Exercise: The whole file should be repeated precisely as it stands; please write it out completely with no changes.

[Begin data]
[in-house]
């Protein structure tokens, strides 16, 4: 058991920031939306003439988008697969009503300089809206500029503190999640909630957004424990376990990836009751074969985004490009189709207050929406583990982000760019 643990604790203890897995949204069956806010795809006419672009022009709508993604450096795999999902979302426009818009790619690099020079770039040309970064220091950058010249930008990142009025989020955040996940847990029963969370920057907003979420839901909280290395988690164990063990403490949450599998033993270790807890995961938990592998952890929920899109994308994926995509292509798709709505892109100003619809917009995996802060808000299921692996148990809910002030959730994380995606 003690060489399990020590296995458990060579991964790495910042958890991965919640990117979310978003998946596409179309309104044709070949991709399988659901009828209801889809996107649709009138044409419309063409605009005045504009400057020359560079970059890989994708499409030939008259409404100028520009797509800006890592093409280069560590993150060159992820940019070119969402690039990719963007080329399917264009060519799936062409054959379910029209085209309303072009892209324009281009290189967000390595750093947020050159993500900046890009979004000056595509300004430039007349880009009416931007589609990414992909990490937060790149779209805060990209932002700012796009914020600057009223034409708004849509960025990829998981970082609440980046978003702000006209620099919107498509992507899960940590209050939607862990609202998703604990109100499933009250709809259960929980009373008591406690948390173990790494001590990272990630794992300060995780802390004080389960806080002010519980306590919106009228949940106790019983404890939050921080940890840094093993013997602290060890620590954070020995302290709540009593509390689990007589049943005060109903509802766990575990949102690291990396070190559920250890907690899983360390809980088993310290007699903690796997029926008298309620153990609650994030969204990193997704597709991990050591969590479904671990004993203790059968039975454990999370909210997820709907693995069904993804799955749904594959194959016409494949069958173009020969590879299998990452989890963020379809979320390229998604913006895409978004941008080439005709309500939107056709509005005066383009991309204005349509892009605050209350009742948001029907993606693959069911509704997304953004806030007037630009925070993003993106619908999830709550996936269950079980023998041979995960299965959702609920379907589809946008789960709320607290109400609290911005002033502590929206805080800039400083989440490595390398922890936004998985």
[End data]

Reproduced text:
[in-house]
């Protein structure tokens, strides 16, 4: 058991920031939306003439988008697969009503300089809206500029503190999640909630957004424990376990990836009751074969985004490009189709207050929406583990982000760019 643990604790203890897995949204069956806010795809006419672009022009709508993604450096795999999902979302426009818009790619690099020079770039040309970064220091950058010249930008990142009025989020955040996940847990029963969370920057907003979420839901909280290395988690164990063990403490949450599998033993270790807890995961938990592998952890929920899109994308994926995509292509798709709505892109100003619809917009995996802060808000299921692996148990809910002030959730994380995606 003690060489399990020590296995458990060579991964790495910042958890991965919640990117979310978003998946596409179309309104044709070949991709399988659901009828209801889809996107649709009138044409419309063409605009005045504009400057020359560079970059890989994708499409030939008259409404100028520009797509800006890592093409280069560590993150060159992820940019070119969402690039990719963007080329399917264009060519799936062409054959379910029209085209309303072009892209324009281009290189967000390595750093947020050159993500900046890009979004000056595509300004430039007349880009009416931007589609990414992909990490937060790149779209805060990209932002700012796009914020600057009223034409708004849509960025990829998981970082609440980046978003702000006209620099919107498509992507899960940590209050939607862990609202998703604990109100499933009250709809259960929980009373008591406690948390173990790494001590990272990630794992300060995780802390004080389960806080002010519980306590919106009228949940106790019983404890939050921080940890840094093993013997602290060890620590954070020995302290709540009593509390689990007589049943005060109903509802766990575990949102690291990396070190559920250890907690899983360390809980088993310290007699903690796997029926008298309620153990609650994030969204990193997704597709991990050591969590479904671990004993203790059968039975454990999370909210997820709907693995069904993804799955749904594959194959016409494949069958173009020969590879299998990452989890963020379809979320390229998604913006895409978004941008080439005709309500939107056709509005005066383009991309204005349509892009605050209350009742948001029907993606693959069911509704997304953004806030007037630009925070993003993106619908999830709550996936269950079980023998041979995960299965959702609920379907589809946008789960709320607290109400609290911005002033502590929206805080800039400083989440490595390398922890936004998985």